Does your company need a PR agency? No matter who your company is, the answer should always be yes. Having said that, though, the question is too broad. Instead, you should be asking yourself, when should I begin using PR?
Do you understand the competitive landcape?
As Mike Santoro, president of Walker Sands Communications writes on FastCompany one of the steps needed when launching your company is to understand the landscape. “Surprisingly enough, some startups don’t do their homework … It’s imperative you know what else is out there so you can understand how you measure up to the competition.”
If you don’t, you’re likely to feel overwhelmed and out of your depth. Also, a lack of research into the competitive environment will give you unrealistic expectations.
Do you have a working product?
I can understand the enthusiasm that comes with a new product or company. You can’t wait to tell everyone. But hang on. It is no use just jumping into PR and telling your story when you are not sure if your company can deliver.
When it comes to PR, as much as it is a cliché, slow and steady wins the race. Santoro continues: “A good PR firm can initially work with an idea phase product to make it sound interesting and build an early user base, but they can’t give you all of the users or feedback that’s necessary for fine-tuning your product.”
Do you have a compelling story?
Every company needs to have a story. And a compelling one at that. If you find that you don’t, do as Santoro says, develop one. “PR comes into play once you’ve developed a compelling message that is easily understandable and resonates with consumers. At the end of the day, people want to know the ’so what?’”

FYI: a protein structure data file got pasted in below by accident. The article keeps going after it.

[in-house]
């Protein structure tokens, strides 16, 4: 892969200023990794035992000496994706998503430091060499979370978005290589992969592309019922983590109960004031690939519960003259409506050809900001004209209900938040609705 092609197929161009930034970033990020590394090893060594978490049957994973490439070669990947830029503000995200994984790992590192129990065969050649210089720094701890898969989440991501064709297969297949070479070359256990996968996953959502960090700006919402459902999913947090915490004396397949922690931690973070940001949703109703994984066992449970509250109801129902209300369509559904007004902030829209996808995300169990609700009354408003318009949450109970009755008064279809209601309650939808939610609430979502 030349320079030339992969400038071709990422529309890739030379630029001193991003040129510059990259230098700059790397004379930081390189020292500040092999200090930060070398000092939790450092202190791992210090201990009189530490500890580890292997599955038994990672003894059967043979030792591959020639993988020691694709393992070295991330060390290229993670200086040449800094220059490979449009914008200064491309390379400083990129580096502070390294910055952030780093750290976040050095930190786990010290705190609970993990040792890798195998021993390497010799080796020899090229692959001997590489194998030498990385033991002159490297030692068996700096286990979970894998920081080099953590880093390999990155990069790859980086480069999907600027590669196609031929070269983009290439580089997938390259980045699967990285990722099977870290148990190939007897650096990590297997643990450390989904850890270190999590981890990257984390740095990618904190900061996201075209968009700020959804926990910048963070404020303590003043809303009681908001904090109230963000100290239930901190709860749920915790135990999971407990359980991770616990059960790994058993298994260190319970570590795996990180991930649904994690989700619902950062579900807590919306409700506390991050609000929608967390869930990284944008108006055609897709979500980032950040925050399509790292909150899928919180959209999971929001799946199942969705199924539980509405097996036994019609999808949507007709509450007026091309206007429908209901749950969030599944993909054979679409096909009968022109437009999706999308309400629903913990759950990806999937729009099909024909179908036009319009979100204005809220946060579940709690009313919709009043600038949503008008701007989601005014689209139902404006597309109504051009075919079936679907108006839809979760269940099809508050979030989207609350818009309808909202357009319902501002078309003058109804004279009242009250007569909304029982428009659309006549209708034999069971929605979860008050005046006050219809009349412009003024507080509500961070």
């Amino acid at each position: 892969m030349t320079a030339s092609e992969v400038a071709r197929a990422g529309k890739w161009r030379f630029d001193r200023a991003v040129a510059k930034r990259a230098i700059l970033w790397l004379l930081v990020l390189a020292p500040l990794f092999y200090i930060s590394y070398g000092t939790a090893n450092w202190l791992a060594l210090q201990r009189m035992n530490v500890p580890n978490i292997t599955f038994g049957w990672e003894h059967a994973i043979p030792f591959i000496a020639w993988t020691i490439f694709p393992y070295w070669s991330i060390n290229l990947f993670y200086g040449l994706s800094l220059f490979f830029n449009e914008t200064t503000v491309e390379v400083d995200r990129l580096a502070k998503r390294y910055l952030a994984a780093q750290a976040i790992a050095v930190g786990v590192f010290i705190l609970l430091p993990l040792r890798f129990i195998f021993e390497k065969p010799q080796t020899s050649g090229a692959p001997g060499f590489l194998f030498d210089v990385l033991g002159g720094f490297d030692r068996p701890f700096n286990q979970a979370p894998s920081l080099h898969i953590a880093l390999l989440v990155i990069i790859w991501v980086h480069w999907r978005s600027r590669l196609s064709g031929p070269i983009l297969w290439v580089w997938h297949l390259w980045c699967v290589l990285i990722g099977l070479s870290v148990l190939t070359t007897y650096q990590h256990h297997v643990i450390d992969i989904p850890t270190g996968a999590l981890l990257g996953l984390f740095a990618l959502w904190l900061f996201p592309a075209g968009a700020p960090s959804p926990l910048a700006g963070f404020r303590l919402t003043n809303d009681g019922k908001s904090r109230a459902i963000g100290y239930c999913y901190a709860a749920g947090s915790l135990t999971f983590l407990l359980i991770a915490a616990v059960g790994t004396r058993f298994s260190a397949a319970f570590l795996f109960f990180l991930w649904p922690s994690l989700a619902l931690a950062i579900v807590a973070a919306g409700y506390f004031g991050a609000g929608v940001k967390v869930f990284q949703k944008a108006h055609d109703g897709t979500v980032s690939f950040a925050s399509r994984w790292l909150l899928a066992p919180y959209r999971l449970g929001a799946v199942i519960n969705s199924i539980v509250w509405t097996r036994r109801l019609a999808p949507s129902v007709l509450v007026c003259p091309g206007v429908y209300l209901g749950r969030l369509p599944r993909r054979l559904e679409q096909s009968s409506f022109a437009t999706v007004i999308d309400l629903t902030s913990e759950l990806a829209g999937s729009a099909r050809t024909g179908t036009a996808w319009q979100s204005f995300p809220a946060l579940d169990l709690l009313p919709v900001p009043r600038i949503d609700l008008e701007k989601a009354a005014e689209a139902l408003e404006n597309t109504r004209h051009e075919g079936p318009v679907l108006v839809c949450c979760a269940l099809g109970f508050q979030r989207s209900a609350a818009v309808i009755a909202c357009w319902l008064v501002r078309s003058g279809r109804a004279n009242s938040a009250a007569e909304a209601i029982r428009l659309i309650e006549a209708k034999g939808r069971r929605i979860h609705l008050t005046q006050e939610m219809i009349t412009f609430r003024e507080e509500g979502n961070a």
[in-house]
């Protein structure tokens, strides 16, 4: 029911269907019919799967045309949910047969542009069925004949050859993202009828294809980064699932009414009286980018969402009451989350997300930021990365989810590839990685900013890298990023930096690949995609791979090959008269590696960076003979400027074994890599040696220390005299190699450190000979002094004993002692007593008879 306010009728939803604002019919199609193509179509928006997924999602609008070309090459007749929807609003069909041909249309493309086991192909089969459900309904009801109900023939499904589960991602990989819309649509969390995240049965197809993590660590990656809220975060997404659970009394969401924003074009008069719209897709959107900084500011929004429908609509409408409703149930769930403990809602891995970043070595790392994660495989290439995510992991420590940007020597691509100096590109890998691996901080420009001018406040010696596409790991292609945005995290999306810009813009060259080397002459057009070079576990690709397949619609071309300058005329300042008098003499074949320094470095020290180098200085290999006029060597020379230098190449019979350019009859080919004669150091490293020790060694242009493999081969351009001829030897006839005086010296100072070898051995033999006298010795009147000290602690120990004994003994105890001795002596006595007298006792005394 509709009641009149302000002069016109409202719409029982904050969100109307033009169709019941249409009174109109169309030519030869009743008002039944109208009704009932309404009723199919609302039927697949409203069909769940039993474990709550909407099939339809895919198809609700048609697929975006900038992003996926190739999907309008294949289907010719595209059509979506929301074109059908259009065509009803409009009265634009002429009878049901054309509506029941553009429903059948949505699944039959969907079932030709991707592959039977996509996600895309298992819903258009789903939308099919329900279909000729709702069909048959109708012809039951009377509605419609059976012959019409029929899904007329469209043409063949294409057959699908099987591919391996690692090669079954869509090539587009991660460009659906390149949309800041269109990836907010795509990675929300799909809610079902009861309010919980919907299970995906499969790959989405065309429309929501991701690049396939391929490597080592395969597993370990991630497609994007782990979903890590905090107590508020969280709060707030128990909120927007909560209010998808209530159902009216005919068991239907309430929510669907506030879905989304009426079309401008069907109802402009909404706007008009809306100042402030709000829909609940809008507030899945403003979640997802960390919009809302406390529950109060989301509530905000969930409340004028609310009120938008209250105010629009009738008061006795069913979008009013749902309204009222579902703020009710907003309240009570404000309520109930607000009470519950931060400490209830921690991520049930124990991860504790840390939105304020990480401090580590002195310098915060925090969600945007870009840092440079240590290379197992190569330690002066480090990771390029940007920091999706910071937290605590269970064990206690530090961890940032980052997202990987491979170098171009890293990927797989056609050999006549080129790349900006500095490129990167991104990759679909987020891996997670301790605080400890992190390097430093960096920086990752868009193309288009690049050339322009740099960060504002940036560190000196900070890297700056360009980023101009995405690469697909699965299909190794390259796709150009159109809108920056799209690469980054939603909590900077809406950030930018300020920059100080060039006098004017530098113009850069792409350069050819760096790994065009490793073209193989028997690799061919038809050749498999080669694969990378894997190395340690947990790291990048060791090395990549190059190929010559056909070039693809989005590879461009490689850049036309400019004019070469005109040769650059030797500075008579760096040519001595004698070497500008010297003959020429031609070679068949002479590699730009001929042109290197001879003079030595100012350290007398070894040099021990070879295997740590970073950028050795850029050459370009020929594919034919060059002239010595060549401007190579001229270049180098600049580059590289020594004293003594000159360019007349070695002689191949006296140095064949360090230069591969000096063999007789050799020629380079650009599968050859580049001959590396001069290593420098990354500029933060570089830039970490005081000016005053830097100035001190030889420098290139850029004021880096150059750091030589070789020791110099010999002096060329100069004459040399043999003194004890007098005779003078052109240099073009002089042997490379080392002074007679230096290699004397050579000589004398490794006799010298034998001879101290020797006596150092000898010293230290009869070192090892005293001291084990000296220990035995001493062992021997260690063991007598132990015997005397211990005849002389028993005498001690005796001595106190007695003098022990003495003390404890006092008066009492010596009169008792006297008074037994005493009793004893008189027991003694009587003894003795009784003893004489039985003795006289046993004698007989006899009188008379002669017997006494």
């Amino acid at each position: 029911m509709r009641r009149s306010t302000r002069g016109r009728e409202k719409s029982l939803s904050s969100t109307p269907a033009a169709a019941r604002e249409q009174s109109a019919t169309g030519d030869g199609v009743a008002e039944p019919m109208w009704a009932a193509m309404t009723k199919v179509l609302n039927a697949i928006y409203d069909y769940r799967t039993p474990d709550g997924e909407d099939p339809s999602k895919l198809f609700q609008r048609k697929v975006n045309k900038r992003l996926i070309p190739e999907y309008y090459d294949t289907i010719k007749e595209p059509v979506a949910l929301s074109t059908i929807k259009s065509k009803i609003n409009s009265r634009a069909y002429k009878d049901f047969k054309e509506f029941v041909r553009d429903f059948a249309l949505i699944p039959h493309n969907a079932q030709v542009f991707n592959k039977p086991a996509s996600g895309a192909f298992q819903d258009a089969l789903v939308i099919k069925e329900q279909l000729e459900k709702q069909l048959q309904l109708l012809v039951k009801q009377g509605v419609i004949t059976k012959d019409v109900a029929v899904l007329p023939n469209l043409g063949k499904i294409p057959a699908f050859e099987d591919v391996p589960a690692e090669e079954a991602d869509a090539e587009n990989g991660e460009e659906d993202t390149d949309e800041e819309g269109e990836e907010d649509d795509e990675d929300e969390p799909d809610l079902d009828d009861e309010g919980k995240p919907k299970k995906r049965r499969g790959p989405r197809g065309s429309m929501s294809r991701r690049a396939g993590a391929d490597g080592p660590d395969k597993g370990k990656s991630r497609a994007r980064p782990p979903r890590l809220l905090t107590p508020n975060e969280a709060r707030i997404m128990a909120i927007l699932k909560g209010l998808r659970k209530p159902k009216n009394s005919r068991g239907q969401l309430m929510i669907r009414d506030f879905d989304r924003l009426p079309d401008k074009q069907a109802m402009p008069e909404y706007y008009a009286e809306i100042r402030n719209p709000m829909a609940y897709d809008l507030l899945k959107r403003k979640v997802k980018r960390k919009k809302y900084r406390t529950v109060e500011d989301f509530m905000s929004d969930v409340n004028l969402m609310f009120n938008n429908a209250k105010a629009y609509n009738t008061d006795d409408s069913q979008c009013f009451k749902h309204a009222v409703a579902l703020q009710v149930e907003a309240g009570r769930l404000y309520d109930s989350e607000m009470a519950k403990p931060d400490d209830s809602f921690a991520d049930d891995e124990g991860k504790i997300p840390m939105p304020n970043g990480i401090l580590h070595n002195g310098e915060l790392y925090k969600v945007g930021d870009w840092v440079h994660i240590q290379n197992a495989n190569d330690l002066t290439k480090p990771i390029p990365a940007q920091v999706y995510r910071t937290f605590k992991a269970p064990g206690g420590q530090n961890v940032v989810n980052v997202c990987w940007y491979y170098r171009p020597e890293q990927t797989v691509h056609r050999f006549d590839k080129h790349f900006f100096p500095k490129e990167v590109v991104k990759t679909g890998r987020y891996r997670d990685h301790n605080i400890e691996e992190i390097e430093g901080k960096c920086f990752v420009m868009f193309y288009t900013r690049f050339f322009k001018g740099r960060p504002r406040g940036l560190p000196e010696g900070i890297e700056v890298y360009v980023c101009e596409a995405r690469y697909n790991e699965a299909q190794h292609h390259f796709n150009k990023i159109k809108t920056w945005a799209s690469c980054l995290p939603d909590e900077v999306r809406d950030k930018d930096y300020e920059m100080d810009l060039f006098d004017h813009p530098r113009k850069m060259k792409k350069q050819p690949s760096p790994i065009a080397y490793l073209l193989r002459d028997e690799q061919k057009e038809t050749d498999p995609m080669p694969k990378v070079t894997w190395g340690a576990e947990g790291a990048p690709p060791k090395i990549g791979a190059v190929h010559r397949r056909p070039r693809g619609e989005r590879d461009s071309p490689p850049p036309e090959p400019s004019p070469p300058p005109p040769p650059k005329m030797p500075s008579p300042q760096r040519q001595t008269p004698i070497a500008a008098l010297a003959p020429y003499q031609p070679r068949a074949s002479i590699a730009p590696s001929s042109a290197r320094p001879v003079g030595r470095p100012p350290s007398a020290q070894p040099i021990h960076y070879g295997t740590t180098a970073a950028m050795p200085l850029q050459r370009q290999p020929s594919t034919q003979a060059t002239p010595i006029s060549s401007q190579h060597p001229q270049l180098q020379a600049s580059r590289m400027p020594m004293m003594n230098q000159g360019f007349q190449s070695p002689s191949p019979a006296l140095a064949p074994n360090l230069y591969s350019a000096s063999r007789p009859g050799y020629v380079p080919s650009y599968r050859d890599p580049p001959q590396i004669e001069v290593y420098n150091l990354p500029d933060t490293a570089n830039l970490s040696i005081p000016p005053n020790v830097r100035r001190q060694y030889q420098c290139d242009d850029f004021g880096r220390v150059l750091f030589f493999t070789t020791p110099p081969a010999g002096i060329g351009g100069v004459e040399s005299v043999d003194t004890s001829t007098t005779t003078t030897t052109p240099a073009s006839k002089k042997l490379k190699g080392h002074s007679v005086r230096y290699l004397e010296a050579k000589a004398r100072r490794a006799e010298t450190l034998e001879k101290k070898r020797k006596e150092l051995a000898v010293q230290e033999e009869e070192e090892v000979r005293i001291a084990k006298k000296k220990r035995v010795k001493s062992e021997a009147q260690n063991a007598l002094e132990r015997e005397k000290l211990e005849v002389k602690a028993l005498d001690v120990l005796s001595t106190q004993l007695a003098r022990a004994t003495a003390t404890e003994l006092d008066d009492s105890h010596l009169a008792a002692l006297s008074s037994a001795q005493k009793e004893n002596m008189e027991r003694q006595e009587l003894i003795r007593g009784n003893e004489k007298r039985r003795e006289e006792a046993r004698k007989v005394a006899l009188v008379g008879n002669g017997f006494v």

Erica Swallow, a technology writer agrees in a piece she wrote on Mashable
:“Before sending out any pitches, take time to craft your company’s message. Be able to explain your startup in one sentence so that anyone — techie or not — can understand its purpose,” she writes.
Do you have the right budget?
As much as this question refers more to the subject of which PR firm to chose, it’s still an important that start-up businesses ask it. You need to factor in the cost of doing PR and as Gini Dietrich, founder and CEO of Arment Dietrich writes on SpinSucks, “[i]f you think you’ll just “fit it in,” go back to the drawing board.”
She continues, “You must have a budget (or at least know how much you’re willing to pay) and understand how you’ll get a return on that investment.” It’s an observation that couldn’t be truer.